Sasha scurried through the darkened yards, thankful for the fog and that in this part of town neighbors did not believe in fences. Neither homes nor streets showed lights, but over her shoulder to the southwest, Sasha could see a glow on the misty scrim — the Fairgrounds — this region’s detention center.
“Fool!” she thought . “You are a fool to come this close.” But her mission demanded it. In one of the small houses nearby was a Survivor and it was imperative that Sasha get to her before the authorities.
The virus had, it seemed, come out of nowhere, out of the secretive East. It might have been contained early on, but through willful ignorance, it had spread — from the village of people so starved of protein that any creature was literally game to the industrial city of more than ten million souls, and from there to the high fashion centers of the world — Milan, Paris, London, New York. Although the original victims were poor, now the virus claimed the globetrotters — media stars, millionaires, congressmen, and even world leaders. There was no preventative. There were no effective cures.
The answer came from Germany. The Prime Minister had been exposed. Despite official pronouncements that she had tested negative, she fell ill. The Prime Minister was on a ventilator in a secure, private hospital suite, but hope for her life was fading. The medical team was grasping at straws. It was a lowly intern who broached the idea.
“If the reason this virus is so deadly is because the body has no antibodies to fight it, what if we inject antibodies that recognize the virus? Antibodies from a survivor? “
“Preposterous!” the senior virologist snorted.
But the other team members overruled him. On the floor below, a young pastor was taking his first tottering steps after fighting the disease for two weeks. He was the same blood type as the Prime Minister. The Prime Minister’s personal physician approached him.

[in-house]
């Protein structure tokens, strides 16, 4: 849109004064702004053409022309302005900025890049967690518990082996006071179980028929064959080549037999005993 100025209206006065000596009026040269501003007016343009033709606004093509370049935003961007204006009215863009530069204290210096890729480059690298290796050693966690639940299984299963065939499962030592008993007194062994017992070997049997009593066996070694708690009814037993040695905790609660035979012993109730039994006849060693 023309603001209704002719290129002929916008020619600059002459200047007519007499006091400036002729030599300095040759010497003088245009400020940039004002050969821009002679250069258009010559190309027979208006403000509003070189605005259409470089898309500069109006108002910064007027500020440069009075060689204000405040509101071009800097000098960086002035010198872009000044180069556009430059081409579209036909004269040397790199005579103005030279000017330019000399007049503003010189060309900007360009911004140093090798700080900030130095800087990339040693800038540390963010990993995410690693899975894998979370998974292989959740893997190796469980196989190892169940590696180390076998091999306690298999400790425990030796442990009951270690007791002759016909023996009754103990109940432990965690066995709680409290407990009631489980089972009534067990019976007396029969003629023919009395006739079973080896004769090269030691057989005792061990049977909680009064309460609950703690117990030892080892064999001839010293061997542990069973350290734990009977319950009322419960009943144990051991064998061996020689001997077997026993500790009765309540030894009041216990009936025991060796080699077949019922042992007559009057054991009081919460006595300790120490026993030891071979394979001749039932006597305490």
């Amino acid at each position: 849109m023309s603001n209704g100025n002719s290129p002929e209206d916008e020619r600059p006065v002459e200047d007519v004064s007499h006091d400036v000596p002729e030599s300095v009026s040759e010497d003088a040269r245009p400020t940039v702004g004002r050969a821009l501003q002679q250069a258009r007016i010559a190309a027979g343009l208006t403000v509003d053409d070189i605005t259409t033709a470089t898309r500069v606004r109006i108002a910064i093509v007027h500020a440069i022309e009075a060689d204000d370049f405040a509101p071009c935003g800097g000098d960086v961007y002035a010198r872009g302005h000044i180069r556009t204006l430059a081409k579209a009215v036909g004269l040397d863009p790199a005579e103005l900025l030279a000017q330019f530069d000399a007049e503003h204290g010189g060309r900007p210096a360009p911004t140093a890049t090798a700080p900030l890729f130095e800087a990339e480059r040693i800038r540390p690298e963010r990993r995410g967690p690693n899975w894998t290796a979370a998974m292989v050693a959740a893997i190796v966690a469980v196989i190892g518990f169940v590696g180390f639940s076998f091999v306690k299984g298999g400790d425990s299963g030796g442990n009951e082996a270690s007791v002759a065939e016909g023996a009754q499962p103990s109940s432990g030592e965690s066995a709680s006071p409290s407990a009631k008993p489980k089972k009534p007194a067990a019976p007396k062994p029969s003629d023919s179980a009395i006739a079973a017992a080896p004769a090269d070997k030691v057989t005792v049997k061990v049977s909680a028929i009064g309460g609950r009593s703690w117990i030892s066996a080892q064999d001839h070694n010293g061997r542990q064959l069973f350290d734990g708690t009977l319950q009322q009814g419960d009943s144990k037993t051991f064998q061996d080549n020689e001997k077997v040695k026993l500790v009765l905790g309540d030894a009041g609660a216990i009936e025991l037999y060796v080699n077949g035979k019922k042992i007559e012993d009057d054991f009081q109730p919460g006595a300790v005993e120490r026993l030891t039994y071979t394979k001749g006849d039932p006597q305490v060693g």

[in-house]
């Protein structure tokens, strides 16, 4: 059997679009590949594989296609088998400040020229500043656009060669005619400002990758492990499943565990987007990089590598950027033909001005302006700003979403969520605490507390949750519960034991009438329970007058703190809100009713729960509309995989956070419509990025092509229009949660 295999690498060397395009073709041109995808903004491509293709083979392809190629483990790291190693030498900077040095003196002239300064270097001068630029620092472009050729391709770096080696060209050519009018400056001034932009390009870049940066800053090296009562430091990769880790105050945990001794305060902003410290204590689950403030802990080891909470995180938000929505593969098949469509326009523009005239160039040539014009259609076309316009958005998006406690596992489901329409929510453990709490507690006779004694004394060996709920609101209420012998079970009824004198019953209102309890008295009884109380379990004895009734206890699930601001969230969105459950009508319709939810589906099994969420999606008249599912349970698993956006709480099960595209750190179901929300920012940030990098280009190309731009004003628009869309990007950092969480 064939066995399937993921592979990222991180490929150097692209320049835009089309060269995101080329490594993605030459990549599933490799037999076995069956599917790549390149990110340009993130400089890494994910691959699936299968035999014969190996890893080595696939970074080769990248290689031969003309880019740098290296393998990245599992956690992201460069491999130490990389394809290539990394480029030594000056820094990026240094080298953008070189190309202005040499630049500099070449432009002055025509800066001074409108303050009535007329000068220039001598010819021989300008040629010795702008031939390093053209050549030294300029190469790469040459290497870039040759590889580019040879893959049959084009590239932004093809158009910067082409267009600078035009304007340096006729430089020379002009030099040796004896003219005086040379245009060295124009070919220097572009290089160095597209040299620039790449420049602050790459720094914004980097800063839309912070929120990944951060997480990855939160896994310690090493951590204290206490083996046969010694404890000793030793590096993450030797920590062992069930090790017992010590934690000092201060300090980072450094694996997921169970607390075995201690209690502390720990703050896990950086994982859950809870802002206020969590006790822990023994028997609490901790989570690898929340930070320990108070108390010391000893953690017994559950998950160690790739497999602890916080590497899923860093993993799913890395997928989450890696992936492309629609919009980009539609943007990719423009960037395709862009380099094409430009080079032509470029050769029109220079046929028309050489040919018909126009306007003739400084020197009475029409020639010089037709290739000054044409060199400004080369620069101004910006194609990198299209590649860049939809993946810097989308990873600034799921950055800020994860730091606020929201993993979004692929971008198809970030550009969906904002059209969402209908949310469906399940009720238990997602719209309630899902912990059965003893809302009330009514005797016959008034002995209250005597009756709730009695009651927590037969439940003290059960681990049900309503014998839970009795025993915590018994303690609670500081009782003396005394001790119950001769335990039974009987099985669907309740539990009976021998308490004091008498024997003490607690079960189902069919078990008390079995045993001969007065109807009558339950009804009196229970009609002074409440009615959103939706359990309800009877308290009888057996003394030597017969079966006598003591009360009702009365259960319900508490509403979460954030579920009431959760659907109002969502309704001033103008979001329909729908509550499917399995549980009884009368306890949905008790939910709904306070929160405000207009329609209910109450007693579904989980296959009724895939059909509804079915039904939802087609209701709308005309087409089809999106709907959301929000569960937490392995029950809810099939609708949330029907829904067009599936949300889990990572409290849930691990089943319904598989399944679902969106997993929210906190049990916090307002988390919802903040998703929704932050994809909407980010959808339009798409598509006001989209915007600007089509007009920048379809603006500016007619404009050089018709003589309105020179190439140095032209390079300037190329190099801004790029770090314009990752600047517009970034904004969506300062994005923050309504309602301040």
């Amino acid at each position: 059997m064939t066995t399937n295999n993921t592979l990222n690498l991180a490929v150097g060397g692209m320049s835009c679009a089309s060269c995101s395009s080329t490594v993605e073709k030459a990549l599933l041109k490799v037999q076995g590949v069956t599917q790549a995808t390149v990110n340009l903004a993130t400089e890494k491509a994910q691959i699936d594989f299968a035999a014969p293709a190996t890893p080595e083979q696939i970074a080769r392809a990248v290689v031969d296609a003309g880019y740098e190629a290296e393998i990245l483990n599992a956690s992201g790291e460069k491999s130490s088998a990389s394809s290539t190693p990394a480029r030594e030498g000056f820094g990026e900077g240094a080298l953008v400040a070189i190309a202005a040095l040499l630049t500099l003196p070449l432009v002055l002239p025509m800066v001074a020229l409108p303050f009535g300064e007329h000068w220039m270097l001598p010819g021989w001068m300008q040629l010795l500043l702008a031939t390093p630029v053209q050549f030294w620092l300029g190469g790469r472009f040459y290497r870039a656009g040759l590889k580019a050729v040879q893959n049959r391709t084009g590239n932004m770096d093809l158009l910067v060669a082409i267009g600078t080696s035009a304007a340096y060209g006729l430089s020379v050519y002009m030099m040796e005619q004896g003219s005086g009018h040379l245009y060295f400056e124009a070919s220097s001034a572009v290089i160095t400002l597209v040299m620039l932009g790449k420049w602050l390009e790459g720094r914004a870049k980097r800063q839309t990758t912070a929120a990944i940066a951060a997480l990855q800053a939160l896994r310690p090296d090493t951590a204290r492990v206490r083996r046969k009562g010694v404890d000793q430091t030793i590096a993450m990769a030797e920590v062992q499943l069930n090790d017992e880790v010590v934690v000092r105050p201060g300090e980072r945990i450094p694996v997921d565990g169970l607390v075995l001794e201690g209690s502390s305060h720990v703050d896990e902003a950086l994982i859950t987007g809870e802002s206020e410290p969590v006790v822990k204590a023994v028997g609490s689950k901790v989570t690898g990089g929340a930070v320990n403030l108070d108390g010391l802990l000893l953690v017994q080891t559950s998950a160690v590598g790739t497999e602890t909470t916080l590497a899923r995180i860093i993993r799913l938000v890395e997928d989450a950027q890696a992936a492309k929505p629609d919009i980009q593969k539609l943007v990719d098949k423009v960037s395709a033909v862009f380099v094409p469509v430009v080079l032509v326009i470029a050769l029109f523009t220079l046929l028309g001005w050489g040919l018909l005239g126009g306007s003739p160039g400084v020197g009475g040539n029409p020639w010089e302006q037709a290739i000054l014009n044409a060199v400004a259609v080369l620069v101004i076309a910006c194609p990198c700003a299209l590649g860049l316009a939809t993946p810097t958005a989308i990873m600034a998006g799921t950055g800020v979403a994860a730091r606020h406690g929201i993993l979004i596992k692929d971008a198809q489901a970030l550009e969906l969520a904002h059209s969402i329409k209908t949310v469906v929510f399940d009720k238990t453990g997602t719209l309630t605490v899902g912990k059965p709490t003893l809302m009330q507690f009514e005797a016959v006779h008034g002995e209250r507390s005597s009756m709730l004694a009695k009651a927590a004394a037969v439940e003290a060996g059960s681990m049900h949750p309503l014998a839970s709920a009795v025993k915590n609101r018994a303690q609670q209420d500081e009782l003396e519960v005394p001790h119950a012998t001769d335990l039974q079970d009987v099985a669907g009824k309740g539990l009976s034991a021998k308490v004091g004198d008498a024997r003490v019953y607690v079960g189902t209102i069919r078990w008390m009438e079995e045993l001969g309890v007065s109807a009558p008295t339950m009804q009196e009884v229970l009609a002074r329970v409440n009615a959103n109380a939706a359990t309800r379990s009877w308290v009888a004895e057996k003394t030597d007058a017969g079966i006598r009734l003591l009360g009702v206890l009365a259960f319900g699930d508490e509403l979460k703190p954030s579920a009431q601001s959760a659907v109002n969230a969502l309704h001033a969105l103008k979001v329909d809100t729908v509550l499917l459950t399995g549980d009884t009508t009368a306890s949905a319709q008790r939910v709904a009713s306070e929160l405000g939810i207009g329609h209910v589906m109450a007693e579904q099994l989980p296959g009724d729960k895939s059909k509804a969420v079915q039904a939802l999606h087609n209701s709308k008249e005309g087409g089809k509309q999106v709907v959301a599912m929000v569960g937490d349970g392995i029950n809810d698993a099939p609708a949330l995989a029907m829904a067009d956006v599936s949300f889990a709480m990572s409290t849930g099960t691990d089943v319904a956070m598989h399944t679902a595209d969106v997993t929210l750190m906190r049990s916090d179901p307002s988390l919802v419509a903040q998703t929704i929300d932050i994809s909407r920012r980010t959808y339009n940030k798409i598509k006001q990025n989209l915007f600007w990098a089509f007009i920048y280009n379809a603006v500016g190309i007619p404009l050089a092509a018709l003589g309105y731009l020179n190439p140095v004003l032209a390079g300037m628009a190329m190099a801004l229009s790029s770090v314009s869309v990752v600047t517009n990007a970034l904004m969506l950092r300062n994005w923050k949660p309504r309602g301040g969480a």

“I am delighted you have survived this terrible ordeal. Your body has now created antibodies that can defeat this virus. It may be possible that those antibodies may be able to save the lives of others. I know you are weak, but may we draw a unit of blood to test out theory?”
The pastor thought a moment, and said, “Of course.”
Almost before the words were spoken, a phlebotomist hustled into the room, followed by the rest of the medical team. During the procedure the pastor reclined with closed eyes and silently moving lips. The virologist continued to sputter, “This is most inappropriate!”
“There is no time!” snapped the Prime Minister’s personal doctor.
The transfusion took place immediately. Within the hour, the Prime Minister’s breathing eased. The vent was withdrawn. In two hours, she was awake and aware. And within three, she was standing beside her bed demanding her clothes.
In this country, initially, the virus was not taken seriously. Then state by state, the Union instituted precautionary measures, from publicizing health procedures to full lockdowns. The crisis brought out the best in many people. It also brought out the worst — from those who used it to further political ends to hoarders to those who looted shuttered shops and vacant homes.
Reports flowed daily from Hollywood, New York, Washington D.C., that this movie star, that business tycoon, or that other senator tested positive. They spoke hopeful words to the camera as they went into quarantine. They had reason for hope. After all, they had access to the best medical teams the nation had to offer. But then they started dying.
The search for a cure ratcheted up to the highest priority. Appeals went out to survivors to donate blood. Many were reluctant. Financial incentives were offered and the donors trickled in. But the results were unimpressive. Only one in twenty transfusion recipients recovered. Still, that ignited hope and the net was cast wider.